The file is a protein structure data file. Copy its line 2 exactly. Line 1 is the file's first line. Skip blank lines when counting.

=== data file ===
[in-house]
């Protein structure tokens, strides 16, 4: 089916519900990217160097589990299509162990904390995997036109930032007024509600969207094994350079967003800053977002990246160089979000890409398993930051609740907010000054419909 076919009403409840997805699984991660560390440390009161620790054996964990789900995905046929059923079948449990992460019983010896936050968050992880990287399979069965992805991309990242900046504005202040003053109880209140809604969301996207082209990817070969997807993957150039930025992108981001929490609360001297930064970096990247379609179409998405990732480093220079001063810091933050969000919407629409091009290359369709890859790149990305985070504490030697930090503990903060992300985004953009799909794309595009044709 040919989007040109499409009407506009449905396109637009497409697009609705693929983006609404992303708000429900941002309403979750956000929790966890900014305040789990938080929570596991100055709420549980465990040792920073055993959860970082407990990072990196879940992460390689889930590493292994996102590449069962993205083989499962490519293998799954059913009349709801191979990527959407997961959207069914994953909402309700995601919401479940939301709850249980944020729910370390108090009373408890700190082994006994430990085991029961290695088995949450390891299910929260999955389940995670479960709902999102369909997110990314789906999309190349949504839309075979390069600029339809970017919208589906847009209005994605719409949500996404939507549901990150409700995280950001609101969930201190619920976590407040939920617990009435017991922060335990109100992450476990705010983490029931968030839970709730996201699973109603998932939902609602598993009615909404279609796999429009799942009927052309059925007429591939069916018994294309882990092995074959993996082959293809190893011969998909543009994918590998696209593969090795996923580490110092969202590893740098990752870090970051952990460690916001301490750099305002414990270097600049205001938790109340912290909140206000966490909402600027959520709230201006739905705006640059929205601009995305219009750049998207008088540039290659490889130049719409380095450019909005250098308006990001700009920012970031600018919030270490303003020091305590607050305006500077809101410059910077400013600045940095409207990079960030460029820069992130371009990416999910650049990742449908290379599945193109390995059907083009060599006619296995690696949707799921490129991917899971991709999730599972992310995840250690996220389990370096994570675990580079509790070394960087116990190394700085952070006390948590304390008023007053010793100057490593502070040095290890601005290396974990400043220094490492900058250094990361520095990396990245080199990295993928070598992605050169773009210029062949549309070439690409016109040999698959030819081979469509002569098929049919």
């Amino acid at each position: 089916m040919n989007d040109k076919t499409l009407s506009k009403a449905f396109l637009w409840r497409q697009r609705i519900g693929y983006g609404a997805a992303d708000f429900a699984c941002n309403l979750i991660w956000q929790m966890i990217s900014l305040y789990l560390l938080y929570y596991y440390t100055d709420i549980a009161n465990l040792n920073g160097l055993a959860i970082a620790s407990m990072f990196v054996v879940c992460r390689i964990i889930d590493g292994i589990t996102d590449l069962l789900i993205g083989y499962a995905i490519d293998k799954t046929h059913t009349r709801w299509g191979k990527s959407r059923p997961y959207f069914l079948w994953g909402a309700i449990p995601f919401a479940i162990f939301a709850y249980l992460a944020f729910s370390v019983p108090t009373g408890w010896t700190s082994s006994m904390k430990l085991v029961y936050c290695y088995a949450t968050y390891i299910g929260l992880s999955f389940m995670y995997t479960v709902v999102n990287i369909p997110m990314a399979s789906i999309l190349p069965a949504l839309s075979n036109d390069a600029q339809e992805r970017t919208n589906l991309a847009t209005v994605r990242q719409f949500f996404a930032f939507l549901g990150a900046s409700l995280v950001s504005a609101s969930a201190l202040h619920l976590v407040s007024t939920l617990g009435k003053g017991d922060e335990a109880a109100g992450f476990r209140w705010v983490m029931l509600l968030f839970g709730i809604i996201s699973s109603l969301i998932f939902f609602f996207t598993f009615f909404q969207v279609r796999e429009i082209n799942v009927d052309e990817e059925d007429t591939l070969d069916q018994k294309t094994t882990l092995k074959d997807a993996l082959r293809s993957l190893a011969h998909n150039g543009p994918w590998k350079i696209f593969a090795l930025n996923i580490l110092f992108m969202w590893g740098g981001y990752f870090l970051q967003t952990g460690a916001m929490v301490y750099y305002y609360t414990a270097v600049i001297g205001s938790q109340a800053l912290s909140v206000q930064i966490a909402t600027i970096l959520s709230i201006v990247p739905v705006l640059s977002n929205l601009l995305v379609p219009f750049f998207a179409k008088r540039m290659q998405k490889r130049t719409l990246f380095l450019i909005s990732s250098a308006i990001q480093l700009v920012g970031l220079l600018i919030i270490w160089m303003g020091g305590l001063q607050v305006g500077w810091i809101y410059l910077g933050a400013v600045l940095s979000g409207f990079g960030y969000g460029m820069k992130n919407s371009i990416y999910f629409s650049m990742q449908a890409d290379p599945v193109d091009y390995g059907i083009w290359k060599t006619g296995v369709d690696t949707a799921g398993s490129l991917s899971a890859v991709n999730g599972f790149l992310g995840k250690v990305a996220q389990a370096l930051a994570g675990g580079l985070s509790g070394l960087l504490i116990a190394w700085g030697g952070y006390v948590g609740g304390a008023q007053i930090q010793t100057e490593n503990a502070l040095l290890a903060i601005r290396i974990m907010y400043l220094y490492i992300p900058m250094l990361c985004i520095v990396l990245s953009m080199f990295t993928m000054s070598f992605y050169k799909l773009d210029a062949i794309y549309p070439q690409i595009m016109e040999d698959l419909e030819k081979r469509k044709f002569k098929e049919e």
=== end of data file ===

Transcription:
């Protein structure tokens, strides 16, 4: 089916519900990217160097589990299509162990904390995997036109930032007024509600969207094994350079967003800053977002990246160089979000890409398993930051609740907010000054419909 076919009403409840997805699984991660560390440390009161620790054996964990789900995905046929059923079948449990992460019983010896936050968050992880990287399979069965992805991309990242900046504005202040003053109880209140809604969301996207082209990817070969997807993957150039930025992108981001929490609360001297930064970096990247379609179409998405990732480093220079001063810091933050969000919407629409091009290359369709890859790149990305985070504490030697930090503990903060992300985004953009799909794309595009044709 040919989007040109499409009407506009449905396109637009497409697009609705693929983006609404992303708000429900941002309403979750956000929790966890900014305040789990938080929570596991100055709420549980465990040792920073055993959860970082407990990072990196879940992460390689889930590493292994996102590449069962993205083989499962490519293998799954059913009349709801191979990527959407997961959207069914994953909402309700995601919401479940939301709850249980944020729910370390108090009373408890700190082994006994430990085991029961290695088995949450390891299910929260999955389940995670479960709902999102369909997110990314789906999309190349949504839309075979390069600029339809970017919208589906847009209005994605719409949500996404939507549901990150409700995280950001609101969930201190619920976590407040939920617990009435017991922060335990109100992450476990705010983490029931968030839970709730996201699973109603998932939902609602598993009615909404279609796999429009799942009927052309059925007429591939069916018994294309882990092995074959993996082959293809190893011969998909543009994918590998696209593969090795996923580490110092969202590893740098990752870090970051952990460690916001301490750099305002414990270097600049205001938790109340912290909140206000966490909402600027959520709230201006739905705006640059929205601009995305219009750049998207008088540039290659490889130049719409380095450019909005250098308006990001700009920012970031600018919030270490303003020091305590607050305006500077809101410059910077400013600045940095409207990079960030460029820069992130371009990416999910650049990742449908290379599945193109390995059907083009060599006619296995690696949707799921490129991917899971991709999730599972992310995840250690996220389990370096994570675990580079509790070394960087116990190394700085952070006390948590304390008023007053010793100057490593502070040095290890601005290396974990400043220094490492900058250094990361520095990396990245080199990295993928070598992605050169773009210029062949549309070439690409016109040999698959030819081979469509002569098929049919």